Yemen accuses Houthis of faking ports pullout - GulfToday

Yemen accuses Houthis of faking ports pullout


UN vehicles on their way to Saleef port are seen at the Red Sea port of Hodeidah on Saturday. Reuters

A minister in the Yemeni government backed by Saudi Arabia dismissed on Saturday the Houthi movement’s pullout from the Red Sea port city of Hodeidah as a “show” meant to “disinform the international community.”

“What happened today is a flagrant show, a group of (Houthi) militiamen left (the city) and they were replaced by others wearing coast guard police uniforms,” Information Minister Muammar Al Iryani told media.

“It’s an attempt to disinform the international community,” said Al Iryani.

Another senior pro-government official also accused Houthi rebels of faking an announced pullout.

“The Houthis are staging a new ploy by handing over the ports of Hodeidah, Saleef and Ras Issa to themselves without any monitoring by the United Nations and the government side,” provincial governor Al Hasan Taher told reporters.

The rebels and the United Nations have said the Houthis were to withdraw unilaterally from the three aid ports starting on Saturday, in the first practical implementation of a ceasefire deal struck in Sweden in December.

Yemen’s accusation came after the Houthi rebels, who have been in control of the ports since 2014, said they had carried out their obligations.

Sources close to the Iran-aligned Houthis told media that the ports were handed over to coast guard personnel who were in charge before the rebels took over almost five years ago.

There was no independent confirmation of a rebel withdrawal, and a UN observer mission in the city of Hodeidah remained cautious in its initial assessment.

“The UN has started monitoring this unilateral step,” a source told reporters.

“The UN hopes soon to be in a position to report to the Security Council on actual movements on the ground.”

The council is due to hear a briefing on Hodeidah on Wednesday.

The Hodeidah governor said the unilateral step of the Houthis contradicted the terms of the ceasefire deal and accused the UN envoy to Yemen, Martin Griffiths, of collaborating with the rebels.

“Martin Griffiths wants to achieve victory even if the Houthis hand over (the ports) to themselves,” the government-appointed official said.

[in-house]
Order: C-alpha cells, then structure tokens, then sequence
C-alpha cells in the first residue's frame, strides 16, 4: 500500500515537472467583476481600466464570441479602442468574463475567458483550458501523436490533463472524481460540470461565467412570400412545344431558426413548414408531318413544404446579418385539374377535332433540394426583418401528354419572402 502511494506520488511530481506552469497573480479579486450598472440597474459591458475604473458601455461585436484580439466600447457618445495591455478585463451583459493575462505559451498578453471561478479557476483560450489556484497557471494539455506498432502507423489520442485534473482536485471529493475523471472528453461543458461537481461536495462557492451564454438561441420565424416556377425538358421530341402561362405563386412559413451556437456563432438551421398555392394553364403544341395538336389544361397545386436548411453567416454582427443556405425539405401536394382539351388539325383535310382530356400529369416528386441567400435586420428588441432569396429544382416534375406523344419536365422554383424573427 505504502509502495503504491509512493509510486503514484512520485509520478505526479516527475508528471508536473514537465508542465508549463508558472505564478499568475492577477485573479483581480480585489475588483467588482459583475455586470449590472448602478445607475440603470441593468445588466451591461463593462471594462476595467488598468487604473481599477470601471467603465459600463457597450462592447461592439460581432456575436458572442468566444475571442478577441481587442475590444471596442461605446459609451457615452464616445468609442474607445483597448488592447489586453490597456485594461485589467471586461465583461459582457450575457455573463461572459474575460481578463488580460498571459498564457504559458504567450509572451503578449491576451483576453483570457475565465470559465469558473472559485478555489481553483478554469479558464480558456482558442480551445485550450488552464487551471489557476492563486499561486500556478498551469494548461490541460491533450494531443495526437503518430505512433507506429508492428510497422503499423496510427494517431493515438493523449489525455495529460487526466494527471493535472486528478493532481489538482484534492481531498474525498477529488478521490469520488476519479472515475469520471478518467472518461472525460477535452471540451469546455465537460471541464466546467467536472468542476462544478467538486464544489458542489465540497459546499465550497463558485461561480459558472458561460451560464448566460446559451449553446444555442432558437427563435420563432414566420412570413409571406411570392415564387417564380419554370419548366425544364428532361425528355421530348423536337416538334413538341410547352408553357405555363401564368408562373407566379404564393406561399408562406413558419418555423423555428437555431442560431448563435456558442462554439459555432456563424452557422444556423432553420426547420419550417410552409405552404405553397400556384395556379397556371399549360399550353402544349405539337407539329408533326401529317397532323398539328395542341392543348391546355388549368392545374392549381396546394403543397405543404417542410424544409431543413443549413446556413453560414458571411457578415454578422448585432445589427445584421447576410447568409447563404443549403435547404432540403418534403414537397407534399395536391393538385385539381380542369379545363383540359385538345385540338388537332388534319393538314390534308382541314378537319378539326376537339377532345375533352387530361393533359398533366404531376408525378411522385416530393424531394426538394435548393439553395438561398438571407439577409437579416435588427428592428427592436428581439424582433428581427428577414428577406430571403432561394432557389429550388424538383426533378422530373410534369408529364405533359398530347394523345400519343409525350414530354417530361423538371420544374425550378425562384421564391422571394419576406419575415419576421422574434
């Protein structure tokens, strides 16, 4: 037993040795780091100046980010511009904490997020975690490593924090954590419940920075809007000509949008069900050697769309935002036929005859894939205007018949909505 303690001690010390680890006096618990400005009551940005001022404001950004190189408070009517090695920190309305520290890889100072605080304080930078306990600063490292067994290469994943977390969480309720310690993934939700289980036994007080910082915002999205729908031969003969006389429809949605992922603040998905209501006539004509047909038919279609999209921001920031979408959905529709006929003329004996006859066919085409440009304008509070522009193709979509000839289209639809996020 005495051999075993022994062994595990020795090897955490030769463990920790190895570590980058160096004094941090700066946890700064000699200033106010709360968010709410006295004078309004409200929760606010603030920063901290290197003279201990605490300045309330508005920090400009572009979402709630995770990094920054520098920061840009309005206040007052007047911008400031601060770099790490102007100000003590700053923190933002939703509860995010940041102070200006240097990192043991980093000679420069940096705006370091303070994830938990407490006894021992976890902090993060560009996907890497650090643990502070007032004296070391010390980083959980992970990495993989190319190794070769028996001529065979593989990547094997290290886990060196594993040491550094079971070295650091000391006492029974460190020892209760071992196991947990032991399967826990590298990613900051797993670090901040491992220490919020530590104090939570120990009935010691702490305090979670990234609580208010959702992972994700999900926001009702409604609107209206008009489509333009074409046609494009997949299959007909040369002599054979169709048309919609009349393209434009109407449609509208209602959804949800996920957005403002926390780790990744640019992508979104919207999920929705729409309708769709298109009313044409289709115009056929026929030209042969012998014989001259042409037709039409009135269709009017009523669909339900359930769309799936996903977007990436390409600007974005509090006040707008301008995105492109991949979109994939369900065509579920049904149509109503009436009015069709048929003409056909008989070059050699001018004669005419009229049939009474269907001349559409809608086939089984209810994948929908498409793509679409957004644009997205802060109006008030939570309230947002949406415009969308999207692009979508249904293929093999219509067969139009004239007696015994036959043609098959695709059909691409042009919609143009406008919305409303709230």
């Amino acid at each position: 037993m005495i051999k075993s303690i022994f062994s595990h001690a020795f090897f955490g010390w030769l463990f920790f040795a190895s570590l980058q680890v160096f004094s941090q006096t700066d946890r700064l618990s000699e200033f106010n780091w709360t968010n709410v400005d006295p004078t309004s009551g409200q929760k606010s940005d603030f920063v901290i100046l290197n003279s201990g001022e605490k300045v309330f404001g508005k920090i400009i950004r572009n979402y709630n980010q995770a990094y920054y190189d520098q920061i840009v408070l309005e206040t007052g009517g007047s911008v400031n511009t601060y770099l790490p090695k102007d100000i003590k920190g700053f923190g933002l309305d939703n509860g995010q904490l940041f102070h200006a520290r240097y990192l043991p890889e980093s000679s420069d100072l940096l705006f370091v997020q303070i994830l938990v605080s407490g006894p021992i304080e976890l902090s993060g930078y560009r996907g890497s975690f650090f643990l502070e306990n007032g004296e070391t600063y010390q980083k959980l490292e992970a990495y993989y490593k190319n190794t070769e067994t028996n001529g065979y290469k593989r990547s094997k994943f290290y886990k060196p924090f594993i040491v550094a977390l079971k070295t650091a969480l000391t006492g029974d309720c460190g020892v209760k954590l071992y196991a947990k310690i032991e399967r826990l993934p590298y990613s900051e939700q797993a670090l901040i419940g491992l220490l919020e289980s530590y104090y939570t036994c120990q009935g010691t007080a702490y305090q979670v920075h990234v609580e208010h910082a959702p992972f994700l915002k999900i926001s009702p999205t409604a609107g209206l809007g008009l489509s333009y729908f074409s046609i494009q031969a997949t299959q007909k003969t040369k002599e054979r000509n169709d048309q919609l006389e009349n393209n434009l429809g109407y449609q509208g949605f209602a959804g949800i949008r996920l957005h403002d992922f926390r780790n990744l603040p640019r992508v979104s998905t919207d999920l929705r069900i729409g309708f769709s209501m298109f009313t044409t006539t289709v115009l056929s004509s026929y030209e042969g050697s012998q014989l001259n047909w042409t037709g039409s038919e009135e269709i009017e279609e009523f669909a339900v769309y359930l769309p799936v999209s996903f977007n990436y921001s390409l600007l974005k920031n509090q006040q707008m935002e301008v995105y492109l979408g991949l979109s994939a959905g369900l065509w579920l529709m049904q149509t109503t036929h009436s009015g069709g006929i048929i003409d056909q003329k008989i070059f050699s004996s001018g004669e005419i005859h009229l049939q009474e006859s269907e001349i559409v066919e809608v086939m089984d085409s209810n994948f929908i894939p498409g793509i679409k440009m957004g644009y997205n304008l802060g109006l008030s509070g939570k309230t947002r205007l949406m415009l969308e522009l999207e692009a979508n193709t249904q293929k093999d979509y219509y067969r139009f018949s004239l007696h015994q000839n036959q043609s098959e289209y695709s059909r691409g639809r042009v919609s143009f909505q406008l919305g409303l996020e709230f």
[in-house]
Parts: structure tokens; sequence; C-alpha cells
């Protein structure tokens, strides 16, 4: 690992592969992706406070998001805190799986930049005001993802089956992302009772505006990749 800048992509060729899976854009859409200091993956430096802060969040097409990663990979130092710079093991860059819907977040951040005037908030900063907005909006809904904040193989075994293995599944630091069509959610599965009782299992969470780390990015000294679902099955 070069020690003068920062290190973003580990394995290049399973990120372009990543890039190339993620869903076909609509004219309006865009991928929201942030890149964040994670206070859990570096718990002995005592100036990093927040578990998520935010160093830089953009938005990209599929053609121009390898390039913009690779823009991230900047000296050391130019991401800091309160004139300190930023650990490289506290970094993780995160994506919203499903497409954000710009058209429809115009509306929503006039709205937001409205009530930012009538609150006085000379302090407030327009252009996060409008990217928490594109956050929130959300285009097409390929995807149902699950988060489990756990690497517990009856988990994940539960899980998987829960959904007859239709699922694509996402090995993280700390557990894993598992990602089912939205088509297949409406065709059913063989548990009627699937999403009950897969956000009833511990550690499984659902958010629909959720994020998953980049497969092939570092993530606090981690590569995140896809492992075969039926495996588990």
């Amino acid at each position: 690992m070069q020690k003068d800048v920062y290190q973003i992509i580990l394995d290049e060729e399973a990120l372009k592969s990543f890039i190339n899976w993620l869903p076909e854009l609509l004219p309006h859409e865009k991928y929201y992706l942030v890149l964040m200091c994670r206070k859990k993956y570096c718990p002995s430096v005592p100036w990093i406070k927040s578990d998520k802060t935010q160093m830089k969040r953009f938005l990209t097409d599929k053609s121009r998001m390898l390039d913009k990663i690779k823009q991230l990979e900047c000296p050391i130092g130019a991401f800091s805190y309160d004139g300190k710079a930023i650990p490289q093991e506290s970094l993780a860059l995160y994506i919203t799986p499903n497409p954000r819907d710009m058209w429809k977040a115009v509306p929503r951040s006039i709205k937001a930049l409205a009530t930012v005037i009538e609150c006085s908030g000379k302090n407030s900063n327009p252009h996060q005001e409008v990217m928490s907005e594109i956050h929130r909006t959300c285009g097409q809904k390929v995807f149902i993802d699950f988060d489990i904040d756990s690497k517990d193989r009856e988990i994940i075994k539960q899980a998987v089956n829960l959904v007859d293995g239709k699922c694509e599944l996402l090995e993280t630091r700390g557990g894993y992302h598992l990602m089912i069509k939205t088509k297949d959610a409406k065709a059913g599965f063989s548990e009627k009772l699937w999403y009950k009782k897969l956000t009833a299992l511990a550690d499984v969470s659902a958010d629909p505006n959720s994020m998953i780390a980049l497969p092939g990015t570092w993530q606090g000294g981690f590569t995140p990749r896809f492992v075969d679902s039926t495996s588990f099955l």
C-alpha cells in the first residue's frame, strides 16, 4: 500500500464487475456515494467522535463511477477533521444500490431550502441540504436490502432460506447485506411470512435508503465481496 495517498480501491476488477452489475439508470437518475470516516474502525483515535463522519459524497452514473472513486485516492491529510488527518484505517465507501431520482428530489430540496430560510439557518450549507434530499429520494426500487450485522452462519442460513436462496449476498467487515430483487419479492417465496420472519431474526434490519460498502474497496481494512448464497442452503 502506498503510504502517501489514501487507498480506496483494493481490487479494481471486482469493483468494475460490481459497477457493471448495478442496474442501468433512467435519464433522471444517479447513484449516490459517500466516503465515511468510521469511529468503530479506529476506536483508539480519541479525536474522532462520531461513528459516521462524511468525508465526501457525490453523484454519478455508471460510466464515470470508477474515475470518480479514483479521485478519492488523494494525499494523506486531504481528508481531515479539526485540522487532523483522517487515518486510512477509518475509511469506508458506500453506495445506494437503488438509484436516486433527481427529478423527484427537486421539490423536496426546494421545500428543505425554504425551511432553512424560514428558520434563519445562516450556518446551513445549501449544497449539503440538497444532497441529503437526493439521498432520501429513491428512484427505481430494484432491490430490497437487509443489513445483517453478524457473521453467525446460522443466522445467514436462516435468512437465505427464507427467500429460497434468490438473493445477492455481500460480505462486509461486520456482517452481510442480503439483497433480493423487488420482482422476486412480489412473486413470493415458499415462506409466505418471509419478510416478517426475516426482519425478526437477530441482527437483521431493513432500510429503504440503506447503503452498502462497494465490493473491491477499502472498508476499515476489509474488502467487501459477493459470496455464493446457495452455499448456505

“This is totally rejected by us, and the agreement must be implemented in full, especially with regards to the identity of the troops that will take over from the Houthis,” Taher said.

It was not clear if Griffiths had secured agreement between the two sides over the main sticking point regarding which local authorities would control the ports and city under UN supervision after both sides withdraw.

The coalition had disputed an earlier unilateral withdrawal by the Houthis from Hodeidah port in December, saying they had handed it over to coast guard members loyal to the group.

A UN source told media on Saturday that the UN Redeployment Coordination Committee (RCC) would announce its assessment of the Houthi redeployment next week.

The UN RCC has said the Houthis would make an “initial unilateral redeployment” from the ports between May 11 and May 14.

It said the redeployment would enable the United Nations to take a leading role in supporting the local Red Sea Ports Corporation in managing the ports and enhance UN checks on cargoes. It would also allow humanitarian corridors to be reopened.

There has been no comment so far from the Saudi-led military coalition that has massed forces outside Houthi-held Hodeidah, which handles the bulk of Yemen’s imports and aid supplies.

Hodeidah became the focus of the war last year when the coalition twice tried to seize its port to cut off the main supply line of the Houthis, whom they accuse of smuggling Iranian weapons, including missiles that have targeted Saudi cities.

The peace deal had stalled since January amid deep mistrust among the parties in a conflict that has killed tens of thousands and pushed the poorest Arabian Peninsula nation to the brink of famine.

Under the first phase, the Houthis would pull back five km from the ports over the next four days. Coalition forces, currently massed four km from Hodeidah port on the edges of the city, would retreat one km from “Kilo 8” and Saleh districts.


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